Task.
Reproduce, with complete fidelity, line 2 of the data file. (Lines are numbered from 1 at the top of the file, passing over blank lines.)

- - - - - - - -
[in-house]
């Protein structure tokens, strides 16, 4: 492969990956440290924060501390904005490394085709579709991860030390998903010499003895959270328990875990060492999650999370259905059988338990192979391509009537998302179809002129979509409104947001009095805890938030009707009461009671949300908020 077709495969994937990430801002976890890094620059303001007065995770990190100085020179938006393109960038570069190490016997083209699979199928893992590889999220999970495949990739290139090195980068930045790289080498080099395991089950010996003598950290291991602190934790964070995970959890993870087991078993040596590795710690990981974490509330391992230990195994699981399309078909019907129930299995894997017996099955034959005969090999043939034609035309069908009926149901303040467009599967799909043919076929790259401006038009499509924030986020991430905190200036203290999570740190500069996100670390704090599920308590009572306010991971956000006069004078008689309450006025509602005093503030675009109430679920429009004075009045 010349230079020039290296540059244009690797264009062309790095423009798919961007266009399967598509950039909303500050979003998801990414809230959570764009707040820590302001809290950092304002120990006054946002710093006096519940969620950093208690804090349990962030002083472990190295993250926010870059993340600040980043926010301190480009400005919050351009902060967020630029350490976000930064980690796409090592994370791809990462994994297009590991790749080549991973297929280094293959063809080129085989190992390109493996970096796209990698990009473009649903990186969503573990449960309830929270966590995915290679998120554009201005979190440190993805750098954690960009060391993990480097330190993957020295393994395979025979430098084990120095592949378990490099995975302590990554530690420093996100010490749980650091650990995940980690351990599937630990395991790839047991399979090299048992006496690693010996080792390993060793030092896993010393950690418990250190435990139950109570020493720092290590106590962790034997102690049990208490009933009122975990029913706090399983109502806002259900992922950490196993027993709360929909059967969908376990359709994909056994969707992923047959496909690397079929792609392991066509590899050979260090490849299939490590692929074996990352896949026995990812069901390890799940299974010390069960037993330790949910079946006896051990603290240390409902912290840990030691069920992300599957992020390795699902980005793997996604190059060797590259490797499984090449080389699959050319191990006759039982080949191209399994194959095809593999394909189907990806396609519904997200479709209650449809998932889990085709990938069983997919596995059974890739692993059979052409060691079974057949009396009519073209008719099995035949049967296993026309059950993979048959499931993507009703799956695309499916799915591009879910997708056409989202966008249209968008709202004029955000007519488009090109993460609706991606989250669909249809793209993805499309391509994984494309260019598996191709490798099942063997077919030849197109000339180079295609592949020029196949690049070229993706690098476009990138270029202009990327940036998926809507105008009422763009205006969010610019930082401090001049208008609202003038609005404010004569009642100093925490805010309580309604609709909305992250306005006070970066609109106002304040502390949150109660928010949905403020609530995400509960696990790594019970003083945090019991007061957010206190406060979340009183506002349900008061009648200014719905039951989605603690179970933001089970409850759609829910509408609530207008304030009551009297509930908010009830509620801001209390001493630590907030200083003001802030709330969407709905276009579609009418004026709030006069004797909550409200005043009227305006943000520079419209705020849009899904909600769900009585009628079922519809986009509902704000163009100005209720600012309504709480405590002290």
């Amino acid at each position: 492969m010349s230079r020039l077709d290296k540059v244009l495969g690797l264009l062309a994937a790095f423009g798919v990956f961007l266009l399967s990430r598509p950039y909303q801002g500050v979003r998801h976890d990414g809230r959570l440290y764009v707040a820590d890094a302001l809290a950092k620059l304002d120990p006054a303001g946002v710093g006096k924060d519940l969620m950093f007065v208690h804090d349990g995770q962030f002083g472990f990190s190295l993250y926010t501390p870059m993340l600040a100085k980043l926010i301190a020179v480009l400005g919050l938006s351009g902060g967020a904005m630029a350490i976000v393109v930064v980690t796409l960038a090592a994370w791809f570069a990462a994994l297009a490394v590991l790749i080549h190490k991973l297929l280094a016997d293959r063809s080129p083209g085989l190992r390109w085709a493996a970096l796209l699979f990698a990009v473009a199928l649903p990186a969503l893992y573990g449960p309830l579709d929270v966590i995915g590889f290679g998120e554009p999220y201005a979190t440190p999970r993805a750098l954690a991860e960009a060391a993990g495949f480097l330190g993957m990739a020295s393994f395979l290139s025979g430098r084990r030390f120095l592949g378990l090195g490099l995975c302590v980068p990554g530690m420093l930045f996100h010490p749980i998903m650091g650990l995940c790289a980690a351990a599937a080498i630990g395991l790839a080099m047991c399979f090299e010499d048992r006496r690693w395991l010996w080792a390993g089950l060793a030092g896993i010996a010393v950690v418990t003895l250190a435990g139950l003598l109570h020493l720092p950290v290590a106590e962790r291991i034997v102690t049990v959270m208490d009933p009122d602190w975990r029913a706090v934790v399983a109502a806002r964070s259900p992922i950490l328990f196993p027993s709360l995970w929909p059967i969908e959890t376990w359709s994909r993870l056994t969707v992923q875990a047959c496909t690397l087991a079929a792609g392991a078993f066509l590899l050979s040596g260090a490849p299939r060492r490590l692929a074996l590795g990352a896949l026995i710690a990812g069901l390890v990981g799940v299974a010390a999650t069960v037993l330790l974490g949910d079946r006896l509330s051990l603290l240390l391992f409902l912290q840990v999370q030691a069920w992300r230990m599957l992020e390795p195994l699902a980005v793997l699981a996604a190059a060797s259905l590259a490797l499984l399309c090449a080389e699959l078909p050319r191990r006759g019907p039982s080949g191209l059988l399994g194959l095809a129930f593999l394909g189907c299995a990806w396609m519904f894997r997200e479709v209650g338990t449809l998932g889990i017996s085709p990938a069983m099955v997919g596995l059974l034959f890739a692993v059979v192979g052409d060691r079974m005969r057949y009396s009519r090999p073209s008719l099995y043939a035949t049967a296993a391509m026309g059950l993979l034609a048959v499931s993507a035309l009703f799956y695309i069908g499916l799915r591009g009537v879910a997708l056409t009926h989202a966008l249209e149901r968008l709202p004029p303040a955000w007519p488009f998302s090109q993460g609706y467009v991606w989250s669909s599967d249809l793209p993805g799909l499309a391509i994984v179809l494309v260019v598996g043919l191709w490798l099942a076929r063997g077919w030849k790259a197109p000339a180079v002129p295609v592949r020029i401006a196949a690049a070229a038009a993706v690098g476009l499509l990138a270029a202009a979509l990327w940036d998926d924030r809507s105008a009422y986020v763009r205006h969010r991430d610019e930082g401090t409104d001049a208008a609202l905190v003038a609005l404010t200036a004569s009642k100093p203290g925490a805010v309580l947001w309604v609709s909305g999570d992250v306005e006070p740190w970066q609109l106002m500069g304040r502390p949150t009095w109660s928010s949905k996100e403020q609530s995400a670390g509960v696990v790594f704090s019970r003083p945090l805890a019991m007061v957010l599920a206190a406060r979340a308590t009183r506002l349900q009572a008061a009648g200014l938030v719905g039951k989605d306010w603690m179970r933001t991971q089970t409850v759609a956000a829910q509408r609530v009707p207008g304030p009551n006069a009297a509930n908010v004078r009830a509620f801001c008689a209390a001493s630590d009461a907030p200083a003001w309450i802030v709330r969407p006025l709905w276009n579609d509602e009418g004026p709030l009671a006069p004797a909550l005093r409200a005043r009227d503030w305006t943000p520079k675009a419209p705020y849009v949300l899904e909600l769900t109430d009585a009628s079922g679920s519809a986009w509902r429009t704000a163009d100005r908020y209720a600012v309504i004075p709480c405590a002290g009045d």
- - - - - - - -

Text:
């Protein structure tokens, strides 16, 4: 492969990956440290924060501390904005490394085709579709991860030390998903010499003895959270328990875990060492999650999370259905059988338990192979391509009537998302179809002129979509409104947001009095805890938030009707009461009671949300908020 077709495969994937990430801002976890890094620059303001007065995770990190100085020179938006393109960038570069190490016997083209699979199928893992590889999220999970495949990739290139090195980068930045790289080498080099395991089950010996003598950290291991602190934790964070995970959890993870087991078993040596590795710690990981974490509330391992230990195994699981399309078909019907129930299995894997017996099955034959005969090999043939034609035309069908009926149901303040467009599967799909043919076929790259401006038009499509924030986020991430905190200036203290999570740190500069996100670390704090599920308590009572306010991971956000006069004078008689309450006025509602005093503030675009109430679920429009004075009045 010349230079020039290296540059244009690797264009062309790095423009798919961007266009399967598509950039909303500050979003998801990414809230959570764009707040820590302001809290950092304002120990006054946002710093006096519940969620950093208690804090349990962030002083472990190295993250926010870059993340600040980043926010301190480009400005919050351009902060967020630029350490976000930064980690796409090592994370791809990462994994297009590991790749080549991973297929280094293959063809080129085989190992390109493996970096796209990698990009473009649903990186969503573990449960309830929270966590995915290679998120554009201005979190440190993805750098954690960009060391993990480097330190993957020295393994395979025979430098084990120095592949378990490099995975302590990554530690420093996100010490749980650091650990995940980690351990599937630990395991790839047991399979090299048992006496690693010996080792390993060793030092896993010393950690418990250190435990139950109570020493720092290590106590962790034997102690049990208490009933009122975990029913706090399983109502806002259900992922950490196993027993709360929909059967969908376990359709994909056994969707992923047959496909690397079929792609392991066509590899050979260090490849299939490590692929074996990352896949026995990812069901390890799940299974010390069960037993330790949910079946006896051990603290240390409902912290840990030691069920992300599957992020390795699902980005793997996604190059060797590259490797499984090449080389699959050319191990006759039982080949191209399994194959095809593999394909189907990806396609519904997200479709209650449809998932889990085709990938069983997919596995059974890739692993059979052409060691079974057949009396009519073209008719099995035949049967296993026309059950993979048959499931993507009703799956695309499916799915591009879910997708056409989202966008249209968008709202004029955000007519488009090109993460609706991606989250669909249809793209993805499309391509994984494309260019598996191709490798099942063997077919030849197109000339180079295609592949020029196949690049070229993706690098476009990138270029202009990327940036998926809507105008009422763009205006969010610019930082401090001049208008609202003038609005404010004569009642100093925490805010309580309604609709909305992250306005006070970066609109106002304040502390949150109660928010949905403020609530995400509960696990790594019970003083945090019991007061957010206190406060979340009183506002349900008061009648200014719905039951989605603690179970933001089970409850759609829910509408609530207008304030009551009297509930908010009830509620801001209390001493630590907030200083003001802030709330969407709905276009579609009418004026709030006069004797909550409200005043009227305006943000520079419209705020849009899904909600769900009585009628079922519809986009509902704000163009100005209720600012309504709480405590002290």